Richard Rohr: There’s two things that jump out.  First, the prophets are the birth of self-critical thinking. I probably say that, I hope I say that, in the book, Things Hidden. But no other religion incorporates into its inspired texts passages that tell that religion that they’re phonies and hypocrites and wrong and prostituting themselves. Except the Jewish people had the courage to do that. So, when you don’t have self-critical thinking in a religion, you always lack the prophetic instinct. The other element that I think they bring, now frankly we just didn’t have the consciousness to see it till the last 50 years, is they didn’t read Jewish history in terms of retributive justice, but they read it in terms of God’s restorative justice. That it wasn’t quid pro quo, tit for tat thinking as the superficial reading of the Bible will allow you to think. That when God is in the smiting and wrath and drowning everybody on the whole planet because a few people sinned or something. If you just stay at that superficial level, you do think God is a God of retributive justice, but the prophets, especially Ezekiel, Jeremiah, Isaiah, Hosea, they introduce an idea that it’s taken us frankly 2,000 years to comprehend. Jesus exemplifies it, but we still couldn’t get it. And that is restorative justice. That again and again if you read the full historical context in which the prophet is writing or speaking, he again and again says, “You’ve done it wrong. You’re terrible. You’re sinners. You’re hypocrites. You’re prostitutes. You’re phonies. But you know what? Yahweh is gonna love you anyway. God is going to love you into wholeness. I mean the dry bones of Ezekiel 16. It’s there all the way through the prophets. But I think we were so, you used the word PTSD before. I think a lot of the early passages that reflect very primitive consciousness, where God is always smiting his enemies and, forgive the unkind word, but when you have God being pissed off most of the time. People who start reading those texts, especially as most of us did as children, I think we suffer from a kind of spiritual PTSD. That we are afraid of this God. We don’t like this God. We don’t feel safe around this God. And those early retributive justice passages so throws us in consciousness that we just couldn’t hear the passages about universal mercy, forgiveness, compassion. It was just too hard to believe. It was too good to be true. Put it that way. It was too good to be true.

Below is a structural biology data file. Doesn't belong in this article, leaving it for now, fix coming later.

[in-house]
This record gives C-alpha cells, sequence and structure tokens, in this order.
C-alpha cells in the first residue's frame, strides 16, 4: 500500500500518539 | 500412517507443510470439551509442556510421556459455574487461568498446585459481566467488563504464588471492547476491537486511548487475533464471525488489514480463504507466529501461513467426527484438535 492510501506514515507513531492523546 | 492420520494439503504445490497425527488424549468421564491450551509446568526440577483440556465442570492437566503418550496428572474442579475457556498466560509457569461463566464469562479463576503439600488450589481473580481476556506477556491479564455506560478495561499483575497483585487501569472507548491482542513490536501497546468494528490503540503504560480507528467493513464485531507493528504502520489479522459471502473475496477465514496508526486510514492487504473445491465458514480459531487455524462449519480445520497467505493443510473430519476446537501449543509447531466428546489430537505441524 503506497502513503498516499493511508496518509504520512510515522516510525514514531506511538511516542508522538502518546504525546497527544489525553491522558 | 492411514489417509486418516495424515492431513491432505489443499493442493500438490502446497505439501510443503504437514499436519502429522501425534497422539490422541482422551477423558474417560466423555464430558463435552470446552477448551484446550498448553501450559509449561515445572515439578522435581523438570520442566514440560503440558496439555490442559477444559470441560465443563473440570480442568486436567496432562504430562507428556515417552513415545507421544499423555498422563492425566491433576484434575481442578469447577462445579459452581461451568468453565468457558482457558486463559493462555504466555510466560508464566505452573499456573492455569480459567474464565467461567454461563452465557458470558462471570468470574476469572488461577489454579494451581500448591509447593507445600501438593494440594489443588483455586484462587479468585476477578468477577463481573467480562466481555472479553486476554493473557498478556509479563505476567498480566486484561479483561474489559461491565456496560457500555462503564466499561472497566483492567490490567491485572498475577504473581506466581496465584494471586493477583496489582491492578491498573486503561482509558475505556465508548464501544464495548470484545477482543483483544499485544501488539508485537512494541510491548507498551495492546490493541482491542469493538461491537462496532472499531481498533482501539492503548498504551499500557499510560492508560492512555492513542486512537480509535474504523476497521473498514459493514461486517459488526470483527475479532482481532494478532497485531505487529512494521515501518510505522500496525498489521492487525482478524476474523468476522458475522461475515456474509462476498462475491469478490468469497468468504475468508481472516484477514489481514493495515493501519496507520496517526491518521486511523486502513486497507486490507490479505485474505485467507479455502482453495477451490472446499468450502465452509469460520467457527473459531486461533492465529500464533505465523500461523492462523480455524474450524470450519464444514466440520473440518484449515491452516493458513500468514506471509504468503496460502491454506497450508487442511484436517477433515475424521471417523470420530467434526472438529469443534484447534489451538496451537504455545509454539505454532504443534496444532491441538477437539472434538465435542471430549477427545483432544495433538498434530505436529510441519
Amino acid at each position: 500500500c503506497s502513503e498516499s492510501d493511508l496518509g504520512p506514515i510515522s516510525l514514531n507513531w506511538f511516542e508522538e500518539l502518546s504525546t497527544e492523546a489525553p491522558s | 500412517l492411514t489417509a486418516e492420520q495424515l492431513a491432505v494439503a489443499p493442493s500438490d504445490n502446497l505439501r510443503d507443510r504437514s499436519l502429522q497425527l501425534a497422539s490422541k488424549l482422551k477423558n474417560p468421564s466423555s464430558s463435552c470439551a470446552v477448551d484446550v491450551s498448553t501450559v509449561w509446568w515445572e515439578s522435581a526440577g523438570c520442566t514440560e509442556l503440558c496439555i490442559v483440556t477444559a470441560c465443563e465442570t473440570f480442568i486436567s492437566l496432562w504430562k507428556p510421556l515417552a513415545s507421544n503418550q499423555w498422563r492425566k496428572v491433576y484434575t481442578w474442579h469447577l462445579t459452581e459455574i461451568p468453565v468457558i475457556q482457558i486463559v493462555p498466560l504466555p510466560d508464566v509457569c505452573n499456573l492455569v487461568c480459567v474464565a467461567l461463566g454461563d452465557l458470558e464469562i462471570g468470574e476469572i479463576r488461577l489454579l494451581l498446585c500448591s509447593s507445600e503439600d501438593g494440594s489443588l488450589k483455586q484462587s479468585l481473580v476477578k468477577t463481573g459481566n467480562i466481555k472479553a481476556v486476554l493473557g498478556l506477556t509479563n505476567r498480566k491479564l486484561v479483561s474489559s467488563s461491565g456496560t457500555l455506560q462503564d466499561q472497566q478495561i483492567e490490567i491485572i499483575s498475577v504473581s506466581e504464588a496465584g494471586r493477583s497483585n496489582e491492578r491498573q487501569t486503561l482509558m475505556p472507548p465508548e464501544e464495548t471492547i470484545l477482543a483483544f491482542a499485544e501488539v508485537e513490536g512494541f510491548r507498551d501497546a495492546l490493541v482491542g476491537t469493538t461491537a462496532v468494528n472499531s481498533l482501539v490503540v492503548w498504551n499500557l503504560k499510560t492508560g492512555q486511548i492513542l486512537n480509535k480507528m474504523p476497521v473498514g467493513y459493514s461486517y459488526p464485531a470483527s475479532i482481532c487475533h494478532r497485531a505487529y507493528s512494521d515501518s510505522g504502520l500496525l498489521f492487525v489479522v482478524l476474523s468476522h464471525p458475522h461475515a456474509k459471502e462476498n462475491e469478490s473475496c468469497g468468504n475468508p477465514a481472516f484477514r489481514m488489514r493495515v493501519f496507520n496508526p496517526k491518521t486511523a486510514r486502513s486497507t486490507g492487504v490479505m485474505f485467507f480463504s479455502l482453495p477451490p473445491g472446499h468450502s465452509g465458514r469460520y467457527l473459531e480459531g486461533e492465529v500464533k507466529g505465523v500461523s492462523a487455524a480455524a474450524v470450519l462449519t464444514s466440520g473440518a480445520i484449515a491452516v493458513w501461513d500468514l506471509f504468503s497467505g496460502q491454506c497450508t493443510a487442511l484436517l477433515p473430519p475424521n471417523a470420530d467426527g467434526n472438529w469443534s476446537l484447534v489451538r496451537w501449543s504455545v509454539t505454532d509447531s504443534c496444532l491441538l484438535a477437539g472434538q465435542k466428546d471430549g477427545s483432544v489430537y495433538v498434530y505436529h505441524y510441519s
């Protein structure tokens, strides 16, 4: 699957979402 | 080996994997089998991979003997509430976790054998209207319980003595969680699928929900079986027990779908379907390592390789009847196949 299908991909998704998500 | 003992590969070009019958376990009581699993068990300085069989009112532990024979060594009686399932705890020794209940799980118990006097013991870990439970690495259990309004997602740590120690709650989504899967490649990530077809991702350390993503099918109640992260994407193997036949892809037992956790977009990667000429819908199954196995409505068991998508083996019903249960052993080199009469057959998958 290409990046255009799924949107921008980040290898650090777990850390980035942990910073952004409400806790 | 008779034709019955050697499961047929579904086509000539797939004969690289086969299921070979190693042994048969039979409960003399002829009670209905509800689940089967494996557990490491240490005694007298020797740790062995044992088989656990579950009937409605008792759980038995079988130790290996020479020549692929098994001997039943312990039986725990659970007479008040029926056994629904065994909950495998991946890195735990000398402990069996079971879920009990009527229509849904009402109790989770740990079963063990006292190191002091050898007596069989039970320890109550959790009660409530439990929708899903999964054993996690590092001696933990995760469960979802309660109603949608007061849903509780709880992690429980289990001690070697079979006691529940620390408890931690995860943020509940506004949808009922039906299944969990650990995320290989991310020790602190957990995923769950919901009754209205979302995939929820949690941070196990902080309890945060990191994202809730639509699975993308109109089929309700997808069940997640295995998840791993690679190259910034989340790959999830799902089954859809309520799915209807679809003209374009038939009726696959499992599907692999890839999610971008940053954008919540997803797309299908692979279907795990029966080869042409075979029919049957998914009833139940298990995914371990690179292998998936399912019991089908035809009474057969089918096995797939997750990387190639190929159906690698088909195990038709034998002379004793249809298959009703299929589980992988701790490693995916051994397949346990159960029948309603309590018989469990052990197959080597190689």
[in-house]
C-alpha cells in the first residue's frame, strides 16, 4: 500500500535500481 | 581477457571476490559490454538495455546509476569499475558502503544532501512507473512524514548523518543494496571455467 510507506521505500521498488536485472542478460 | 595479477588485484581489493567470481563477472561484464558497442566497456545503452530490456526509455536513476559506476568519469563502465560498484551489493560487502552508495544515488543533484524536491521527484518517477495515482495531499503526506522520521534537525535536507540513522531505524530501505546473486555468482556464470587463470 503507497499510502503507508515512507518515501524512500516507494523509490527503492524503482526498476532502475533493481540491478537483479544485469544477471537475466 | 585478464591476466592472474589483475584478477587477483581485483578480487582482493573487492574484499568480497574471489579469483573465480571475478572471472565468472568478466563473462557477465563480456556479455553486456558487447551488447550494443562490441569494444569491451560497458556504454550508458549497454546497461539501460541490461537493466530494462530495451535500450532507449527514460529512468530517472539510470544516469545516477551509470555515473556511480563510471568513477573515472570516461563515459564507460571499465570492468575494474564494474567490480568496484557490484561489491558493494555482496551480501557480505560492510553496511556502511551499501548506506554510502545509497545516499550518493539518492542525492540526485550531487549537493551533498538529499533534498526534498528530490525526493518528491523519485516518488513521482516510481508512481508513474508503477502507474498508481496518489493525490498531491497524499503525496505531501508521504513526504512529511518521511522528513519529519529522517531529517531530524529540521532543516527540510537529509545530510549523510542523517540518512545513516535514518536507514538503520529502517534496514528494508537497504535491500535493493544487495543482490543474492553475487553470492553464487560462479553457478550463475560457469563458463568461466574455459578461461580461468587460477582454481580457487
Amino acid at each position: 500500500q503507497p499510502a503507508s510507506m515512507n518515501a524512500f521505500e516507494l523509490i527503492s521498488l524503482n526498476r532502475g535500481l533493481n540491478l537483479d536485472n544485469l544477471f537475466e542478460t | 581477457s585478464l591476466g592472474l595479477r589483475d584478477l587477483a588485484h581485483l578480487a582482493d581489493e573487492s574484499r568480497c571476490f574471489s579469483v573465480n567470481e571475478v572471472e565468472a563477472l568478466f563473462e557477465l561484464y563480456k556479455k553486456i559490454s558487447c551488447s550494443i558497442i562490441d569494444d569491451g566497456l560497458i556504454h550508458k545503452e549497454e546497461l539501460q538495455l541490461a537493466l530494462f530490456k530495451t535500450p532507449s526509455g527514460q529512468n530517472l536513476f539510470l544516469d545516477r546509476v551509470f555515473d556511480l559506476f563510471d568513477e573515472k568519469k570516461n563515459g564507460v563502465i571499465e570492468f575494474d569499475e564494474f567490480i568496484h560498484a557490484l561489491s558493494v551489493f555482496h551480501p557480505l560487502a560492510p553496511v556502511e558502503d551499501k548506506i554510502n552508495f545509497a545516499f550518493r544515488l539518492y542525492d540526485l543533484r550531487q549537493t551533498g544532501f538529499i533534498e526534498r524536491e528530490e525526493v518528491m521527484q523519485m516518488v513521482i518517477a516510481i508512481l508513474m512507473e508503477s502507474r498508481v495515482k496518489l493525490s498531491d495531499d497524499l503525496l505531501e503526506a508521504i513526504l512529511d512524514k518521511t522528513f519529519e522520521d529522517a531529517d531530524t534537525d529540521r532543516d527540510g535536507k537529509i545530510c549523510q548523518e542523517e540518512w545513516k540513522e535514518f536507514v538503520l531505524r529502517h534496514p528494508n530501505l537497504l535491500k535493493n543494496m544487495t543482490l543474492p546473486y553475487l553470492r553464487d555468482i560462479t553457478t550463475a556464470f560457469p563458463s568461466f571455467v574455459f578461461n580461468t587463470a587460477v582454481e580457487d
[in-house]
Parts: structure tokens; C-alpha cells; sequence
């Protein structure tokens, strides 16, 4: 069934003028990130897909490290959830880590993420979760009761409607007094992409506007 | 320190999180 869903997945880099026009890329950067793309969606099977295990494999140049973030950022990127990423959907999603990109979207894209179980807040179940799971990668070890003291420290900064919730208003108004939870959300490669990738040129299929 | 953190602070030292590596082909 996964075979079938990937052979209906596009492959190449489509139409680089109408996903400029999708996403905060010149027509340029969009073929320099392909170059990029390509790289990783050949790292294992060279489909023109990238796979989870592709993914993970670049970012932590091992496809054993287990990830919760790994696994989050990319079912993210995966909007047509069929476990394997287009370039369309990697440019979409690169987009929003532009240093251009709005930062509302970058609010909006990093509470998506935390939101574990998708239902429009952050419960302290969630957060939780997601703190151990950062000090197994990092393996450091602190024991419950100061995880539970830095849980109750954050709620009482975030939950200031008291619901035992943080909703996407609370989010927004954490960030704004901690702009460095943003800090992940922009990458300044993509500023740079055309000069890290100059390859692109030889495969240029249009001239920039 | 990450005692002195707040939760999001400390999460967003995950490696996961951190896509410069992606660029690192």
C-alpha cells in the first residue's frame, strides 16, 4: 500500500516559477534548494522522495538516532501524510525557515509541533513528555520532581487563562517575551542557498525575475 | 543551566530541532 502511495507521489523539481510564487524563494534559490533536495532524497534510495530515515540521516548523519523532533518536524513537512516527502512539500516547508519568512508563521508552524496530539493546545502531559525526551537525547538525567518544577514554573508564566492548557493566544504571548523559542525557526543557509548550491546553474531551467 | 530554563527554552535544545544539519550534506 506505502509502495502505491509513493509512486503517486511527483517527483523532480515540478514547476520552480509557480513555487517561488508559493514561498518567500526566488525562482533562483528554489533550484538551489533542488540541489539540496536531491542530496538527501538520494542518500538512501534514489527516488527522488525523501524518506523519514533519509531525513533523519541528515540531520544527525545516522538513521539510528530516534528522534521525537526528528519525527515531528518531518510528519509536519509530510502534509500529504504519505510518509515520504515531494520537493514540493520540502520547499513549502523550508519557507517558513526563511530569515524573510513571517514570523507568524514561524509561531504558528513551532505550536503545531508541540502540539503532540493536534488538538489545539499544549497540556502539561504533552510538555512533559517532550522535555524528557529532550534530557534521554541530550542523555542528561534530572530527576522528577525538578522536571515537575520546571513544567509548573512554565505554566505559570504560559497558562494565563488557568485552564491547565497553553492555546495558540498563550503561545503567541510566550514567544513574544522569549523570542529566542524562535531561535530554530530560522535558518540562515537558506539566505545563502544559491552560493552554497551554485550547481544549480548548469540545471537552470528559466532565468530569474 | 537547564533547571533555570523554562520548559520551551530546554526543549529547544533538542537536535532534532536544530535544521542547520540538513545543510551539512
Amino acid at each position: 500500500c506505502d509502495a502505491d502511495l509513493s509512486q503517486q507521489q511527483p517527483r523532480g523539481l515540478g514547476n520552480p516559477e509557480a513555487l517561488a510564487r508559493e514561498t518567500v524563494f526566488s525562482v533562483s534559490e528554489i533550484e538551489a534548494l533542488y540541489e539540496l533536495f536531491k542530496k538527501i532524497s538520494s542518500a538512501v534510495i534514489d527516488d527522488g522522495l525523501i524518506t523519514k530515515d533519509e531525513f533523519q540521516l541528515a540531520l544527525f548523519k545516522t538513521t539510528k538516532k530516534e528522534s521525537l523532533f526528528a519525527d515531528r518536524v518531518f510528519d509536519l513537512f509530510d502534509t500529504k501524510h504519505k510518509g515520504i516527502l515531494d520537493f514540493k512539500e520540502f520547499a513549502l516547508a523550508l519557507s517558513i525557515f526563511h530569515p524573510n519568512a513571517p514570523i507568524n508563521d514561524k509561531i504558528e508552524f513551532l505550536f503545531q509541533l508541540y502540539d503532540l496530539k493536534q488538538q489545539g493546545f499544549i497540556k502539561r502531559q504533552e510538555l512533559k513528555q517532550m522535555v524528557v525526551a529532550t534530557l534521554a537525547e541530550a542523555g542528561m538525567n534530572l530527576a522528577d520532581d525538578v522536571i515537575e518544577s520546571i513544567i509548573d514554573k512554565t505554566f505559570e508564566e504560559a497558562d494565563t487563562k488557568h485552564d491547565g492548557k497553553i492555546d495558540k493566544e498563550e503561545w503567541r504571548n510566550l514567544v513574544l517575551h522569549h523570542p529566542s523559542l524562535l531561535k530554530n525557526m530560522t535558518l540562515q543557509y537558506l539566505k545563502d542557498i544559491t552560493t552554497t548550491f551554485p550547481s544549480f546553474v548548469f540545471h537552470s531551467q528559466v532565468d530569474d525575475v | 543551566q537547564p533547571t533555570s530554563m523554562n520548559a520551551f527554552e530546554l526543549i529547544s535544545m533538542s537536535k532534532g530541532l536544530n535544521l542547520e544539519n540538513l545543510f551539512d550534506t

Jared Byas: We’re sorry to interrupt the podcast, but we’re going to take one minute to mention two simple ways to support the work we do with the Bible for Normal People. First, head to iTunes. Rate us. Give us a review. But please only do this if you like us. If not, rethink your life choices. And then just ignore this message. Second, check us out on, where you’ll find ways to jump into the conversation, join the community, and offer support at various levels. Last, but not least, we want to give our deepest thanks to some of the members of our producer’s group. These folks give us feedback through email, calls, and overall just help make the podcast what it is. So thanks to Ted Cole, James White, Scott Smith, Darlene Sinclair, Jonathan Beck, Marilyn Johnson, Daniel Wesley, Darren McKenna, Sharon Rowland, and Dee Forest. We couldn’t do what we do without you, so thanks so much. Now back to the podcast.

Retribution in the New Testament (29:00)

Pete Enns: Well, Richard, how, I mean…in terms of a specific example or two from the New Testament that people always pick up on…things like Ananias and Sapphira. I agree with you. And I think we have to make judgments about what we think the Bible is doing based to, you know, to a large extent on our experience of God. So we have to evaluate these texts. That’s part of our job, I think, as theological beings is to evaluate them. But so help us evaluate something like Ananias and Sapphira or even, you know, a fair amount of the Book of Revelation, which looks retributive in places, doesn’t it?